Verghese has written another novel which Oprah has proclaimed as, “One of the best books I’ve read in my entire life,” The Covenant of Water. We spoke about his experience writing that novel during a pandemic. Verghese explains, “I was writing it during COVID, but I was writing about the era between 1900 and 1970 in Kerala where there was a lot of pain, suffering, and illness. The book is very medical, and it just seemed to me striking how in illness and suffering, whether we live in the 21st century or back then, we reach for the same thing. We’re looking for meaning; we’re looking for faith to sustain us. And then, when we find it, when we find redemption of some sort; we know, even if it’s inadequate, we find it from the same things. We find it in our relationships, faith, and human connections. So, I’m learning all the time about humanity, about medicine, about writing, about forgiveness, and myself.”

What’s so ironic is that books inspired Verghese to become a physician. He shared his journey with me: “For me, the novels that led me to medicine were The Citadel and Of Human Bondage.”

Decades and continents later, Verghese found himself in the HIV era because of this training in infectious diseases. He was practicing medicine in the small town of Johnson City, Tennessee, where everyone said he would see one HIV patient every other year because it was an urban condition. But in a short time in that small town of 50,000, that one patient every other year increased to about 100 patients a year.

Verghese continues, “It’s crazy how quickly it became apparent that this was a tremendous American story of migration. It was a story of young men leaving their homes for jobs and education, but also because they were gay. They didn’t want to live their lives under the scrutiny of their families. So, they spent decades in the big city. Often their partners got sick first and died, and now they were coming home because they were ill. And so, there I was at the tail end of this migration. I wrote a scientific paper describing this. But even as I read the paper, it felt like the language of science didn’t capture the heartache of those families. It didn’t capture the nature of the voyage. It didn’t capture my grief. I was also getting burned out by the intensity of HIV, so rather than take a sabbatical, I applied to the Iowa Writers Workshop intending to tell this story as fiction.”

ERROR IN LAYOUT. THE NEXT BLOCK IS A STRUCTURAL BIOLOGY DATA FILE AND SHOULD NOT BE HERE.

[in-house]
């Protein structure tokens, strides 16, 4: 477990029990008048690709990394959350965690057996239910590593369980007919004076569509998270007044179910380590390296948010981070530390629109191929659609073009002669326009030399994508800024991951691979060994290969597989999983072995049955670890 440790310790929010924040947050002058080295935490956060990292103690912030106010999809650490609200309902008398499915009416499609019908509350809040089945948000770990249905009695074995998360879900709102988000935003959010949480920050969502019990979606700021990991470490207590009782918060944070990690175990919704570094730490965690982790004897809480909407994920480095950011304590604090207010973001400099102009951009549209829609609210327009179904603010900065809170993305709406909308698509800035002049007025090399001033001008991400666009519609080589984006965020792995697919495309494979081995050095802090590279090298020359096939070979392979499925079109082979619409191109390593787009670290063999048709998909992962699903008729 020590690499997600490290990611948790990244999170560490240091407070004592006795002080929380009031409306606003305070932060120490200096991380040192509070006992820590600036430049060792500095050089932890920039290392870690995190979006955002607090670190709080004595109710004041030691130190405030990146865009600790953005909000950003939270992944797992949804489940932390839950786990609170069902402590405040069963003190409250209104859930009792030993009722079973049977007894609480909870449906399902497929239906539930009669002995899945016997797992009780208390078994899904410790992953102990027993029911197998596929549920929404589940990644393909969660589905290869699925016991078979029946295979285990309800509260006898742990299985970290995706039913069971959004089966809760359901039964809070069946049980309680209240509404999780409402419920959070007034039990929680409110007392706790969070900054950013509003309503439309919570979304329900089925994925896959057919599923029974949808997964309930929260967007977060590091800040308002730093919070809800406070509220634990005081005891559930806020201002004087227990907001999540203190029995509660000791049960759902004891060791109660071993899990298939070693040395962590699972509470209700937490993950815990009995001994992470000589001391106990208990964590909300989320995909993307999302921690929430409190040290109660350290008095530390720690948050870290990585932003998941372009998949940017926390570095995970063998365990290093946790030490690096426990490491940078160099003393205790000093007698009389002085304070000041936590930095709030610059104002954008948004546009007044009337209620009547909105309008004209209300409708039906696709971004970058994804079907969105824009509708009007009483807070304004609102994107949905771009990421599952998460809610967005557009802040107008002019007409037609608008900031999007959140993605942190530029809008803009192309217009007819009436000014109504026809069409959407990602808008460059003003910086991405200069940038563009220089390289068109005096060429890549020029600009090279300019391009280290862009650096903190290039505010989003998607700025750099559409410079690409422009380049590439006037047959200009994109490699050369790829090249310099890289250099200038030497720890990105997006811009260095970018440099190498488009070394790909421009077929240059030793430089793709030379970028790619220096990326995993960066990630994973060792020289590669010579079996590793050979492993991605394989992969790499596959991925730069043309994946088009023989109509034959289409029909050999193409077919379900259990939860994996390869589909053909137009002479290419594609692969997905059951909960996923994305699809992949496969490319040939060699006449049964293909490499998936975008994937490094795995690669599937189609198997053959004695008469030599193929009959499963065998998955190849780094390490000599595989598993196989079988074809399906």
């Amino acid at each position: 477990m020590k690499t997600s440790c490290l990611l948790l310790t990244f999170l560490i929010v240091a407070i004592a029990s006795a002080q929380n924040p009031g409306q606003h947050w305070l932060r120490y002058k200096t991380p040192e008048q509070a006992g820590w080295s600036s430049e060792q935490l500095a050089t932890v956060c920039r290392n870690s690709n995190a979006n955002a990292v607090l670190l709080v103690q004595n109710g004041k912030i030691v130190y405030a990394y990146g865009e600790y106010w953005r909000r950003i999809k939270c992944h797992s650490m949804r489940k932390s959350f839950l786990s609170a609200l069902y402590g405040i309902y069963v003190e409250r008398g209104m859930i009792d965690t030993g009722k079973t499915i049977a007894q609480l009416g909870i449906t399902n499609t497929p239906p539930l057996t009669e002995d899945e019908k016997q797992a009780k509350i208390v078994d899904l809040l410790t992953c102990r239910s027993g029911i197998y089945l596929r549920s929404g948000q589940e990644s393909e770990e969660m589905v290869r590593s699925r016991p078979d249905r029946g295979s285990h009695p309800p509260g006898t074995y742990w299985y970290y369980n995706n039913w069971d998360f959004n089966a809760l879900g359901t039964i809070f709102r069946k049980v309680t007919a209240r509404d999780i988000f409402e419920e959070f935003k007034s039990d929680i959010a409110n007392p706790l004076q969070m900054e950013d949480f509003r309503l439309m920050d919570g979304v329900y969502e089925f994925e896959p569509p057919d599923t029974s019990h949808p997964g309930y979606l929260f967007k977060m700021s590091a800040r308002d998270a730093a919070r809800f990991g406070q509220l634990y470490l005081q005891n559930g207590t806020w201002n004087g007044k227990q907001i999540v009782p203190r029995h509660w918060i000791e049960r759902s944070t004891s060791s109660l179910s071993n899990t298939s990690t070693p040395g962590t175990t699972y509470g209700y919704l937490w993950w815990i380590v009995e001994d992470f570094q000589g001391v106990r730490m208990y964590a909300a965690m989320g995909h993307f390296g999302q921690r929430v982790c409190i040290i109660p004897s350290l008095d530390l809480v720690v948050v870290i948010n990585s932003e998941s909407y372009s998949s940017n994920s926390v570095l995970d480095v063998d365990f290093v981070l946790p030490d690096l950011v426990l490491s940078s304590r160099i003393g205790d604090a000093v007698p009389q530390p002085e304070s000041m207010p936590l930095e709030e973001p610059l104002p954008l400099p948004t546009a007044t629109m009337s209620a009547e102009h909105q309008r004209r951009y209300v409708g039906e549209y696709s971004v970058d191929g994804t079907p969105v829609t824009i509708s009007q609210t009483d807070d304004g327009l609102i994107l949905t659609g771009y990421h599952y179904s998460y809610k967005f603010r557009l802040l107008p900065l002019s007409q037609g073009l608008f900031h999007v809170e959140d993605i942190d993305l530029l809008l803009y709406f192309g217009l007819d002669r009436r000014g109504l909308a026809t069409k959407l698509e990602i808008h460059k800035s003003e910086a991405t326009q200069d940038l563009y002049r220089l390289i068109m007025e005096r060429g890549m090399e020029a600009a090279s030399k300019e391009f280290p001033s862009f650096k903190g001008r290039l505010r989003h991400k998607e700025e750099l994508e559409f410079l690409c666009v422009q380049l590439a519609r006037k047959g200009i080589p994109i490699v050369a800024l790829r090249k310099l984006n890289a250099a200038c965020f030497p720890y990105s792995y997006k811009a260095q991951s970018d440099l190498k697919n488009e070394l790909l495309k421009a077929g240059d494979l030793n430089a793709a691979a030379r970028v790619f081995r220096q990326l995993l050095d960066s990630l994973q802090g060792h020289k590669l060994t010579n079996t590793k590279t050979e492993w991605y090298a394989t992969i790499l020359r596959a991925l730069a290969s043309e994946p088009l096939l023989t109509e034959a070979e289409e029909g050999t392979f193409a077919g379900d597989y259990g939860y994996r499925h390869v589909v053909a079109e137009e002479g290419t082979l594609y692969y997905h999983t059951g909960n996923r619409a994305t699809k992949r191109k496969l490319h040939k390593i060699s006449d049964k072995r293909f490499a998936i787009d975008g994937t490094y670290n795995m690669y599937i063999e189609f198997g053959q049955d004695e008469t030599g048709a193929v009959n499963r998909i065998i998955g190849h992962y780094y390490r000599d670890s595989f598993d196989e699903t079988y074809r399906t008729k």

Verghese attended the workshop, and soon after, his story was published in The New Yorker. When the editors learned of his background—a foreign-born physician and a small southern town dealing with HIV—they invited him to write an outline for a long nonfiction piece. As a result, he was drawn into writing two nonfiction books, My Own Country and The Tennis Partner.

Regarding his career as a fiction writer, Verghese shares, “I always wanted to write the kind of novel that would do what those other books did for me: bring a young person to medicine with a sense of the romantic, a passionate pursuit that will satisfy the reader.”

“There is a saying that character emerges when people make decisions under pressure. In medicine, I got to see that over and over again. It is very touching and tragic sometimes.”

If you haven’t read Cutting for Stone, treat yourself to a multisensory journey where Verghese’s words transform into scents, textures, and emotions that pull you into his epic tale. Pick up a copy of The Covenant of Water, another spectacular saga that early reviewers have raved about in Publisher’s Weekly, Kirkus, Booklist, and which received a great mention by Ari Shapiro in The New York Times.

Click here to learn more about Abraham and purchase his books.